Learning to read is one of the great adventures of life. In my case, growing up far away in a little town of Patagonia in the 1950’s reading was the great thing. There was no TV and radio was limited, once in a while one could go to one of the two local movie theaters and see some of the marvels the world contained. I remember the news reels and some movies that stayed on my memory for some reason: High Noon which made me fall in love with Grace Kelly at the impossible age of six; The Bridge on the River Kwai one of the first technicolor movies to reach us there at the end of the end of the world.
There were books like a translation of Lost Horizon that much excited my imagination. I could see the Andes from my back yard and I liked to think that perhaps, far into the mountains there was a Shangri-la, complete with monks and buildings shining in the distance. In time I found a book where someone had drawn all the mountains of the Andean region, carefully annotating their heights. I used to look up the familiar peaks to see if I had figured out their height correctly. With practice I learned to calculate how tall a mountain was.
I can’t really remember how the town was back then but I remember home as a quiet place where one could seat by the kitchen stove, watching the fierce southern wind have its way with the Patagonian landscape outside. The house was calm in the long summer afternoons spent reading and waiting for my parents to return from work. For many years to come, the idea of Heaven was going to be tied to those quiet, happy days spent in solitude with the only company of books. Books were like letters received from friends in far distant countries that one day I intended to visit. My mother used to buy Life Magazine and there I learned about the astronauts of the Gemini program. Decades later when I saw The Right Stuff I could not avoid feeling a strange sense of déjà vu.
Later in life and far away from my home town I read these lines from Exiles a poem by Richard Palmer-James that evoked in my heart the color of those days:
Though now this other life
Has brought a different understanding
And from these endless days
Shall come a broader sympathy
And though I count the hours
To be alone’s no injury …
My home … was a place near the sand
Cliffs … and a military band
Blew an air of normality.
Years later I traveled and got to know other mountains in other lands. There, I once had the strangest dream. Two men, whom I knew to be saints, came to pick me up at my home in Charlottesville. They invited me to sit in the back of a white 1962 Volvo. I was surprised that this particular Volvo model had four doors. I knew the coupé from watching the old British series The Saint but I never imagined Volvo made a four door sedan like that. So we took off up the road that borders the north fork of the Rivanna River, then following Route 29 all the way to Ruckersville where we turned left on 33 towards Harrisonburg. We were about 30 miles on our way when the driver took a left turn at a junction I had never seen before.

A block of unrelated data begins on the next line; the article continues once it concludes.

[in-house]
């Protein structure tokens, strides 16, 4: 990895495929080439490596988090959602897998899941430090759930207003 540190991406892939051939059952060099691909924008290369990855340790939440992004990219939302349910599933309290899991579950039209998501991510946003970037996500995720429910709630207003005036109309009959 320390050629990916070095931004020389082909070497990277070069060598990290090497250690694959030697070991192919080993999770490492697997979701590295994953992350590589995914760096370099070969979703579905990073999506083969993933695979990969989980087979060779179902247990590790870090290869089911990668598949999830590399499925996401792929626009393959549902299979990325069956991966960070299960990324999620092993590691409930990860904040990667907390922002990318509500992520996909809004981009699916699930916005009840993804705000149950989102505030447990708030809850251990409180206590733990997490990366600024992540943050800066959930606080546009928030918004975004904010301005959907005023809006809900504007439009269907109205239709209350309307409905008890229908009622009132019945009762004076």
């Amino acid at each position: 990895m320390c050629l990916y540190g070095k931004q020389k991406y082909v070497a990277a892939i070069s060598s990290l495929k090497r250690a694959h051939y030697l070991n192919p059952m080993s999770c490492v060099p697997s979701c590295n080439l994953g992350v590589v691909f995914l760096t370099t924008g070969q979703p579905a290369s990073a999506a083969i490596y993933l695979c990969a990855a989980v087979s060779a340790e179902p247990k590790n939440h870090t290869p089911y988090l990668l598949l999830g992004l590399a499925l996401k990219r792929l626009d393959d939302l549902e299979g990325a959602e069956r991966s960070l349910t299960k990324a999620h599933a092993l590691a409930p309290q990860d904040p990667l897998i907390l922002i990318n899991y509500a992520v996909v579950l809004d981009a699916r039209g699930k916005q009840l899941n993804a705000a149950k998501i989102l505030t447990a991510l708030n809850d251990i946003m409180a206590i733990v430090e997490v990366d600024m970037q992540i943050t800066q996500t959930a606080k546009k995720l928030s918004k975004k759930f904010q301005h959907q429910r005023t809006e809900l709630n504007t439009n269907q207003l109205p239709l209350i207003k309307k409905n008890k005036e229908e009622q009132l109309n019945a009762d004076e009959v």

As we drove, the trees became bigger and some snow-peaked mountains began to appear. I knew there are no such mountains in Virginia so we must have wandered into some other region. In time we left that main highway and entered a narrow dirt road that ended near the shore of a lake. There was a house there which I instantly recognized as “home.” I climbed the side stairs and entered the house, I “remembered” that there was a deck overlooking the lake. I went out to the deck and from the edge I looked at the water. It was calm, green, and very deep. One could not tell how deep it was.
Then I noticed the white cliffs on the distant shore. On top of the already tall cliffs there was a mountain, a huge massive mountain. I quickly tried to figure out how tall it was. My first estimation was about 15,000 meters (that would be about 50,000 feet). I said aloud “that’s impossible” as my eyes tried to see the tip surrounded by clouds. Then I heard a voice gently say “the mountain is as tall, as the lake is deep.” I woke up at that moment. I could see the day break outside my window. Then I realized that I was surrounded by what I could only call “solid peace” and I wished with every fiber of my body to go back to that dream and stay there.
The next day I attended Mass the reading was from the Book of Sirach:
Let us fall into the hands of the Lord
And not into the hands of men,
For His majesty is as high
As deep is the mercy He shows.
We are exiled from the marvels of God’s presence and the peace that His mercy freely gives. C. S. Lewis said once: “We read to know we are not alone.” Every word of hope a man writes is like a letter from our distant home.